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If you don't own gold, buy some. If you do own gold, I would wait.

That's not contradictory, despite how it may sound.

I think gold has to be an integral part of every portfolio. I have been saying that for about five years now, and I mean it. You have to have it. It has to be part of your diversification, because it is both a currency and a commodity.

Here's the problem, and it is a real high-quality problem: If you have been listening to me, you are struggling right now with the

size

of your gold position. I think it should be up to 20% of your portfolio. But for some of us -- like in my retirement plan -- gold is now 30%. It has just moved up. It is too big. It is now the swing factor.

Now I don't mind that it is so big. There are plenty of places that are worse than gold.

However, to buy more here if you have that kind of exposure is just averaging up in the worst way. No thanks.

If you want to buy gold, let's go over the pecking order. First, I like bullion, no markup if bought at one of the big firms ... but you have to store it, and you don't want to do so in your house.

Then I like the

SPDR Gold Trust

(GLD) - Get SPDR Gold Trust Report

, which, because of convenience, is a near-perfect proxy that I am not worried about in terms of the possibility that there is no "gold" there. I know people are worried after the University of Texas is taking physical delivery of its gold. But I think that the GLD is set up well and is about a perfect an investment vehicle for those who want exposure. Put simply, the GLD tracks gold much better than the other ETFs track other physical commodities.

Then I like the gold stocks, particularly

Goldcorp

(GG)

and

TheStreet Recommends

Barrick

(ABX)

for blue-chip and

Novagold

(NG) - Get Novagold Resources Inc Report

for speculation. I don't care that Barrick diversified heavily into some copper with the

Equinox

bid. Goldcorp has the best, most consistent growth. Novagold is a total call on the upside of gold, as it's just now doing feasibility studies on gigantic north American mines that you may see nothing from in the next five years. But it is the best unexplored property in the safest areas on earth. Why not all gold stocks? The cost of finding and digging has gone way up, so many of these gold stocks have not kept pace.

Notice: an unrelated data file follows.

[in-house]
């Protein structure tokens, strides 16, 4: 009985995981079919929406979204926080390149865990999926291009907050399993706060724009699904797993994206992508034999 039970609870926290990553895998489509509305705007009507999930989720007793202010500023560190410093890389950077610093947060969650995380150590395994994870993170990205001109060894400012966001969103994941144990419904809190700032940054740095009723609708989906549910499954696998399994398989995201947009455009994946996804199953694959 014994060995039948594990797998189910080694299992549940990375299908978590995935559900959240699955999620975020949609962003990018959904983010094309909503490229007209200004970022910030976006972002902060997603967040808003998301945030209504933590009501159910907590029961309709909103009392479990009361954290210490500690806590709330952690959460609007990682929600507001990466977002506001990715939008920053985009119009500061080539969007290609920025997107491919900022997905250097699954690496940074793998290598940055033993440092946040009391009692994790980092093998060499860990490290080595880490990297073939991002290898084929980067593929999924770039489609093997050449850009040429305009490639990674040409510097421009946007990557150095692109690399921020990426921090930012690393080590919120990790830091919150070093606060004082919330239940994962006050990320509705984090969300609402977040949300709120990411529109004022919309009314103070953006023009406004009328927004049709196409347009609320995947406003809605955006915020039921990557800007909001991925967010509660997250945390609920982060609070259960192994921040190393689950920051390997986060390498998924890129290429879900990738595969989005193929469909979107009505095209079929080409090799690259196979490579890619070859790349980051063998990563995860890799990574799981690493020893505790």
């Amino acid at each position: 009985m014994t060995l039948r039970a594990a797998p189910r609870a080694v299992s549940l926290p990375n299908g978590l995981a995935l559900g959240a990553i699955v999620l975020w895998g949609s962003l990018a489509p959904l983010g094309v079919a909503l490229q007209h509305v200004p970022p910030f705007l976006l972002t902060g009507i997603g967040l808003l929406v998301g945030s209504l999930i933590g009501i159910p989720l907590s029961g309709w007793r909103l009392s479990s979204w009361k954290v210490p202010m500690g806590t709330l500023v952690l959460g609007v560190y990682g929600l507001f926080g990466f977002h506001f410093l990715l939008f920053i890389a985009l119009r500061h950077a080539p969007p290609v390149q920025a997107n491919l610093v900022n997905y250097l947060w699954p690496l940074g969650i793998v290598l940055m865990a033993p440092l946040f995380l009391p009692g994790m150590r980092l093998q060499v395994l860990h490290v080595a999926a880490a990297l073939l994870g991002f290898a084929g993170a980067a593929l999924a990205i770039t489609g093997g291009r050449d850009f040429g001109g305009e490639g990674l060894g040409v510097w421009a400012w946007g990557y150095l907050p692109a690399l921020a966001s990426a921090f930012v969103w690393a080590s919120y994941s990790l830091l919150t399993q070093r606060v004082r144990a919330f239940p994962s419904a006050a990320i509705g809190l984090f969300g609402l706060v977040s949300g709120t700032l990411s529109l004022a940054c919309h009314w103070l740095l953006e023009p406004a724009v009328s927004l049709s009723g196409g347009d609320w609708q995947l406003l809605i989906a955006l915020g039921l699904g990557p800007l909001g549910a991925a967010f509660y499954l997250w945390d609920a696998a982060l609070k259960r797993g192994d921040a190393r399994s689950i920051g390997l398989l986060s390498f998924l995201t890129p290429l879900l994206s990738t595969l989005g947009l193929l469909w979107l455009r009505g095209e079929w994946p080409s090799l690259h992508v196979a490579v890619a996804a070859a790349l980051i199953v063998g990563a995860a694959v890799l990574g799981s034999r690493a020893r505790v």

How about coins? I would love them, but the markup's too great to swallow and there is no reason to buy a coin that is trading out of whack with the actual metal.

So bullion, GLD, stocks, then coins.

Only, though, if you don't own any. Leave room for a downdraft for gold after Ben Bernanke speaks on Wednesday. If he does anything that will be interpreted as a reason to sell bonds -- and therefore raise interest rates -- gold will get hurt, as it thrives in low-interest-rate environments.

But remember, gold has outperformed all assets in the last decade -- all of them -- in both high and low interest rates, so don't expect too big a downturn. Way too many people want in, and way too many have too little exposure. No wonder it keeps going higher!

At the time of publication, Cramer was long Novagold.

Jim Cramer, founder of TheStreet.com, writes daily market commentary for TheStreet.com's RealMoney and runs the charitable trust portfolio,

Action Alerts PLUS

. He also participates in video segments on TheStreet.com TV and serves as host of CNBC's "Mad Money" television program.

Mr. Cramer graduated magna cum laude from Harvard College, where he was president of The Harvard Crimson. He worked as a journalist at the Tallahassee Democrat and the Los Angeles Herald Examiner, covering everything from sports to homicide before moving to New York to help start American Lawyer magazine. After a three-year stint, Mr. Cramer entered Harvard Law School and received his J.D. in 1984. Instead of practicing law, however, he joined Goldman Sachs, where he worked in sales and trading. In 1987, he left Goldman to start his own hedge fund. While he worked at his fund, Mr. Cramer helped start Smart Money for Dow Jones and then, in 1996, he founded TheStreet.com, of which he is chairman and where he has served as a columnist and contributor since. In 2000, Mr. Cramer retired from active money management to embrace media full time, including radio and television.

Mr. Cramer is the author of "

Confessions of a Street Addict

," "You Got Screwed," "Jim Cramer's Real Money," "Jim Cramer's Mad Money," "Jim Cramer's Stay Mad for Life" and, most recently, "Jim Cramer's Getting Back to Even." He has written for Time magazine and New York magazine and has been featured on CBS' 60 Minutes, NBC's Nightly News with Brian Williams, Meet the Press, Today, The Tonight Show, Late Night and MSNBC's Morning Joe.